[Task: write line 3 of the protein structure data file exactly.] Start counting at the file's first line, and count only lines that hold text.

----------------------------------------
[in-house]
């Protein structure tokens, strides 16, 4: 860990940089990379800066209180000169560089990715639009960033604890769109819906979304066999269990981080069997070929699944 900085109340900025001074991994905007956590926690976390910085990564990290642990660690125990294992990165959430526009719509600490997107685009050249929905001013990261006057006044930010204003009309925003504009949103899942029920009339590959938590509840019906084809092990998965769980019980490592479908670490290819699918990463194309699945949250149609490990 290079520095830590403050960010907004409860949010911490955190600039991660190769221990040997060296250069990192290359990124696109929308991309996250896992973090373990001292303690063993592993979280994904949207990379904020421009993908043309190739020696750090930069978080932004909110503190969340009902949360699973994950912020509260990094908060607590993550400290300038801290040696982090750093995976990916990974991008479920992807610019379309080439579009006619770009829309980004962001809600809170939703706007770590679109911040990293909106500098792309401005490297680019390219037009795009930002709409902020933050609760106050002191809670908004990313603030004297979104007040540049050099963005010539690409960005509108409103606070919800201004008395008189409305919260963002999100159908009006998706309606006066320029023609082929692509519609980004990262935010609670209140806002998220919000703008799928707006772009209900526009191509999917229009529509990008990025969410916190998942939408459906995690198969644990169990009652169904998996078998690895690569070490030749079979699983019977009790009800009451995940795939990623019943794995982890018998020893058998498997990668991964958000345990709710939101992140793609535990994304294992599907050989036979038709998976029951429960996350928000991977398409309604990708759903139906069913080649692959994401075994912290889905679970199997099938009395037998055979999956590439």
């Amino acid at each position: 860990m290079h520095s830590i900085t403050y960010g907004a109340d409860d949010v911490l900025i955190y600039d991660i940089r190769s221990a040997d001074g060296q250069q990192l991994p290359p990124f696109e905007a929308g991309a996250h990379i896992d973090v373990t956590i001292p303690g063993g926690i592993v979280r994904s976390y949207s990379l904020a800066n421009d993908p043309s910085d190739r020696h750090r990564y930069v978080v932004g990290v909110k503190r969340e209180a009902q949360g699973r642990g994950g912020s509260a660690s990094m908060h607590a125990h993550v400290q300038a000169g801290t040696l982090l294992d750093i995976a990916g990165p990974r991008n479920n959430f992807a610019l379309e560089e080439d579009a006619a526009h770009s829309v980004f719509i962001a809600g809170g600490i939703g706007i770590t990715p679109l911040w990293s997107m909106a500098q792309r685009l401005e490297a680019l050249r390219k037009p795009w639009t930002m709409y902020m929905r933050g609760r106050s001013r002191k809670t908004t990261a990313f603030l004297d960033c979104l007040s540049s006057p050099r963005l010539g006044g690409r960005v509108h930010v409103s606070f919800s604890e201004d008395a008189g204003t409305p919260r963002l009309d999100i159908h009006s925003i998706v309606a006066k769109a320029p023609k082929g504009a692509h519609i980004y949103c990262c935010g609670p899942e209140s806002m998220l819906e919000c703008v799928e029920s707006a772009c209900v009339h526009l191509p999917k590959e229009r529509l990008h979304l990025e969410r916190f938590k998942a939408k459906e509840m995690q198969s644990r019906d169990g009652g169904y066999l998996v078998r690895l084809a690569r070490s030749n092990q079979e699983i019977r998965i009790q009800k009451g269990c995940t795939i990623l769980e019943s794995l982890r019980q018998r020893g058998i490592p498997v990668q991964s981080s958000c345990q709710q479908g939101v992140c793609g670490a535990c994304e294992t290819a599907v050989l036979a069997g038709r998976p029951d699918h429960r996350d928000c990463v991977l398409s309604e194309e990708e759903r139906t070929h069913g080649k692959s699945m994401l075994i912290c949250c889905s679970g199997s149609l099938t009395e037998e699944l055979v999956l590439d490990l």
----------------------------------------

């Amino acid at each position: 860990m290079h520095s830590i900085t403050y960010g907004a109340d409860d949010v911490l900025i955190y600039d991660i940089r190769s221990a040997d001074g060296q250069q990192l991994p290359p990124f696109e905007a929308g991309a996250h990379i896992d973090v373990t956590i001292p303690g063993g926690i592993v979280r994904s976390y949207s990379l904020a800066n421009d993908p043309s910085d190739r020696h750090r990564y930069v978080v932004g990290v909110k503190r969340e209180a009902q949360g699973r642990g994950g912020s509260a660690s990094m908060h607590a125990h993550v400290q300038a000169g801290t040696l982090l294992d750093i995976a990916g990165p990974r991008n479920n959430f992807a610019l379309e560089e080439d579009a006619a526009h770009s829309v980004f719509i962001a809600g809170g600490i939703g706007i770590t990715p679109l911040w990293s997107m909106a500098q792309r685009l401005e490297a680019l050249r390219k037009p795009w639009t930002m709409y902020m929905r933050g609760r106050s001013r002191k809670t908004t990261a990313f603030l004297d960033c979104l007040s540049s006057p050099r963005l010539g006044g690409r960005v509108h930010v409103s606070f919800s604890e201004d008395a008189g204003t409305p919260r963002l009309d999100i159908h009006s925003i998706v309606a006066k769109a320029p023609k082929g504009a692509h519609i980004y949103c990262c935010g609670p899942e209140s806002m998220l819906e919000c703008v799928e029920s707006a772009c209900v009339h526009l191509p999917k590959e229009r529509l990008h979304l990025e969410r916190f938590k998942a939408k459906e509840m995690q198969s644990r019906d169990g009652g169904y066999l998996v078998r690895l084809a690569r070490s030749n092990q079979e699983i019977r998965i009790q009800k009451g269990c995940t795939i990623l769980e019943s794995l982890r019980q018998r020893g058998i490592p498997v990668q991964s981080s958000c345990q709710q479908g939101v992140c793609g670490a535990c994304e294992t290819a599907v050989l036979a069997g038709r998976p029951d699918h429960r996350d928000c990463v991977l398409s309604e194309e990708e759903r139906t070929h069913g080649k692959s699945m994401l075994i912290c949250c889905s679970g199997s149609l099938t009395e037998e699944l055979v999956l590439d490990l």